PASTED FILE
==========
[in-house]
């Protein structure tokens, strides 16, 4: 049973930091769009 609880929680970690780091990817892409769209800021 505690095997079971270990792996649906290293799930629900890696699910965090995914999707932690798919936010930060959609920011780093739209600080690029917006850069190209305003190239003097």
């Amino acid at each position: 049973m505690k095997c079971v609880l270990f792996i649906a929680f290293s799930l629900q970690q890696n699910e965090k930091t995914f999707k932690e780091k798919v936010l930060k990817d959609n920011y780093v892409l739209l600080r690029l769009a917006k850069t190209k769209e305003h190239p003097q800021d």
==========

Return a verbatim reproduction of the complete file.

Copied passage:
[in-house]
């Protein structure tokens, strides 16, 4: 049973930091769009 609880929680970690780091990817892409769209800021 505690095997079971270990792996649906290293799930629900890696699910965090995914999707932690798919936010930060959609920011780093739209600080690029917006850069190209305003190239003097």
């Amino acid at each position: 049973m505690k095997c079971v609880l270990f792996i649906a929680f290293s799930l629900q970690q890696n699910e965090k930091t995914f999707k932690e780091k798919v936010l930060k990817d959609n920011y780093v892409l739209l600080r690029l769009a917006k850069t190209k769209e305003h190239p003097q800021d």